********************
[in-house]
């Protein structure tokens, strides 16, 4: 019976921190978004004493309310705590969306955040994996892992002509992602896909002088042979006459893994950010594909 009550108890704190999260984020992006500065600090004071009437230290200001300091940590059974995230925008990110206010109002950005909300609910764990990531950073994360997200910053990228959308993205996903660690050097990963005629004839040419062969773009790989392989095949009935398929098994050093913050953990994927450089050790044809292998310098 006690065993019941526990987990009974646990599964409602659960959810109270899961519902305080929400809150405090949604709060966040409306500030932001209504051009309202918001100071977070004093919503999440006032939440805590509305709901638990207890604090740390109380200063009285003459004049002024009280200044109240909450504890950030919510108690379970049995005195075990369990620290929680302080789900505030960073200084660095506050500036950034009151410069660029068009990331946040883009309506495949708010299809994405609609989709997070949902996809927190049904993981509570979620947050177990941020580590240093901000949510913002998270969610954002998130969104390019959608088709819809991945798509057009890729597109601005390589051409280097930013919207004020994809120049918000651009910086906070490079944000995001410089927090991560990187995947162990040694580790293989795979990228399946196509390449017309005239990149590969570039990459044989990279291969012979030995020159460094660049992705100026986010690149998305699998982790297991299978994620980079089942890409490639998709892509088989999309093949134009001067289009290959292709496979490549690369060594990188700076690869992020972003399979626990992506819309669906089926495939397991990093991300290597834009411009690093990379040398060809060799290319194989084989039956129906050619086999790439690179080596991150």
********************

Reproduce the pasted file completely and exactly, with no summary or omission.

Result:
[in-house]
């Protein structure tokens, strides 16, 4: 019976921190978004004493309310705590969306955040994996892992002509992602896909002088042979006459893994950010594909 009550108890704190999260984020992006500065600090004071009437230290200001300091940590059974995230925008990110206010109002950005909300609910764990990531950073994360997200910053990228959308993205996903660690050097990963005629004839040419062969773009790989392989095949009935398929098994050093913050953990994927450089050790044809292998310098 006690065993019941526990987990009974646990599964409602659960959810109270899961519902305080929400809150405090949604709060966040409306500030932001209504051009309202918001100071977070004093919503999440006032939440805590509305709901638990207890604090740390109380200063009285003459004049002024009280200044109240909450504890950030919510108690379970049995005195075990369990620290929680302080789900505030960073200084660095506050500036950034009151410069660029068009990331946040883009309506495949708010299809994405609609989709997070949902996809927190049904993981509570979620947050177990941020580590240093901000949510913002998270969610954002998130969104390019959608088709819809991945798509057009890729597109601005390589051409280097930013919207004020994809120049918000651009910086906070490079944000995001410089927090991560990187995947162990040694580790293989795979990228399946196509390449017309005239990149590969570039990459044989990279291969012979030995020159460094660049992705100026986010690149998305699998982790297991299978994620980079089942890409490639998709892509088989999309093949134009001067289009290959292709496979490549690369060594990188700076690869992020972003399979626990992506819309669906089926495939397991990093991300290597834009411009690093990379040398060809060799290319194989084989039956129906050619086999790439690179080596991150």